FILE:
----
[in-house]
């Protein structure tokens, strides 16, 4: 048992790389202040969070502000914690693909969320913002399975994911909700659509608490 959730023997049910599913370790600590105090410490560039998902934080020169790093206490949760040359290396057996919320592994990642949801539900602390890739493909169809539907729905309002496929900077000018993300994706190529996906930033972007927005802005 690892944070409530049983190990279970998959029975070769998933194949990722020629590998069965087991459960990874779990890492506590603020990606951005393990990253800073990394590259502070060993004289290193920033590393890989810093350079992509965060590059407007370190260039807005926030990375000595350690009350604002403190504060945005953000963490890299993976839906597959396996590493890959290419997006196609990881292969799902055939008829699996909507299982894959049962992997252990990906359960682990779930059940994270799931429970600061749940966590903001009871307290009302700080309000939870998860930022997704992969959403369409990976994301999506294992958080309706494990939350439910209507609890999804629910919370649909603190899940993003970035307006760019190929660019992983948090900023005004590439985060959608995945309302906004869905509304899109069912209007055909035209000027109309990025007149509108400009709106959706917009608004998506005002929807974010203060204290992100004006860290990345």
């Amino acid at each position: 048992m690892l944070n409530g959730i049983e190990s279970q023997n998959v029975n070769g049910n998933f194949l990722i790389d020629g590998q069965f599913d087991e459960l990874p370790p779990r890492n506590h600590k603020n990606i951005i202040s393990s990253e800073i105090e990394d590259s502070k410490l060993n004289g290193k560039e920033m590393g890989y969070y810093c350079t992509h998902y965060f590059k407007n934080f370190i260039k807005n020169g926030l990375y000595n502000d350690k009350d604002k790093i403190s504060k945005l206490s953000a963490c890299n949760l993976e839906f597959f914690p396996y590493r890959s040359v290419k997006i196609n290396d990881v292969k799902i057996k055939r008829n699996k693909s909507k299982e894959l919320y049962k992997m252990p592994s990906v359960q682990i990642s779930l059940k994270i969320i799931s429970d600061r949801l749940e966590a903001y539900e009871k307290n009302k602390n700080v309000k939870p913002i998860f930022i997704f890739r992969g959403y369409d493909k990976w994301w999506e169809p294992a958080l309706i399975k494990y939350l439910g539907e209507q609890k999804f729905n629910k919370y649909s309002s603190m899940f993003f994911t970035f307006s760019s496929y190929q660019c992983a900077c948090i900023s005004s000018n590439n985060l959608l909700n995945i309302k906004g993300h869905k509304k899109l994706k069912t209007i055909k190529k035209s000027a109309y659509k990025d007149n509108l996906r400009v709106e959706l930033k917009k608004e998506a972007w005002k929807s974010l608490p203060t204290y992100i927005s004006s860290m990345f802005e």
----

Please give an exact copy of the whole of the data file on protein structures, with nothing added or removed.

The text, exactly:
[in-house]
């Protein structure tokens, strides 16, 4: 048992790389202040969070502000914690693909969320913002399975994911909700659509608490 959730023997049910599913370790600590105090410490560039998902934080020169790093206490949760040359290396057996919320592994990642949801539900602390890739493909169809539907729905309002496929900077000018993300994706190529996906930033972007927005802005 690892944070409530049983190990279970998959029975070769998933194949990722020629590998069965087991459960990874779990890492506590603020990606951005393990990253800073990394590259502070060993004289290193920033590393890989810093350079992509965060590059407007370190260039807005926030990375000595350690009350604002403190504060945005953000963490890299993976839906597959396996590493890959290419997006196609990881292969799902055939008829699996909507299982894959049962992997252990990906359960682990779930059940994270799931429970600061749940966590903001009871307290009302700080309000939870998860930022997704992969959403369409990976994301999506294992958080309706494990939350439910209507609890999804629910919370649909603190899940993003970035307006760019190929660019992983948090900023005004590439985060959608995945309302906004869905509304899109069912209007055909035209000027109309990025007149509108400009709106959706917009608004998506005002929807974010203060204290992100004006860290990345």
């Amino acid at each position: 048992m690892l944070n409530g959730i049983e190990s279970q023997n998959v029975n070769g049910n998933f194949l990722i790389d020629g590998q069965f599913d087991e459960l990874p370790p779990r890492n506590h600590k603020n990606i951005i202040s393990s990253e800073i105090e990394d590259s502070k410490l060993n004289g290193k560039e920033m590393g890989y969070y810093c350079t992509h998902y965060f590059k407007n934080f370190i260039k807005n020169g926030l990375y000595n502000d350690k009350d604002k790093i403190s504060k945005l206490s953000a963490c890299n949760l993976e839906f597959f914690p396996y590493r890959s040359v290419k997006i196609n290396d990881v292969k799902i057996k055939r008829n699996k693909s909507k299982e894959l919320y049962k992997m252990p592994s990906v359960q682990i990642s779930l059940k994270i969320i799931s429970d600061r949801l749940e966590a903001y539900e009871k307290n009302k602390n700080v309000k939870p913002i998860f930022i997704f890739r992969g959403y369409d493909k990976w994301w999506e169809p294992a958080l309706i399975k494990y939350l439910g539907e209507q609890k999804f729905n629910k919370y649909s309002s603190m899940f993003f994911t970035f307006s760019s496929y190929q660019c992983a900077c948090i900023s005004s000018n590439n985060l959608l909700n995945i309302k906004g993300h869905k509304k899109l994706k069912t209007i055909k190529k035209s000027a109309y659509k990025d007149n509108l996906r400009v709106e959706l930033k917009k608004e998506a972007w005002k929807s974010l608490p203060t204290y992100i927005s004006s860290m990345f802005e």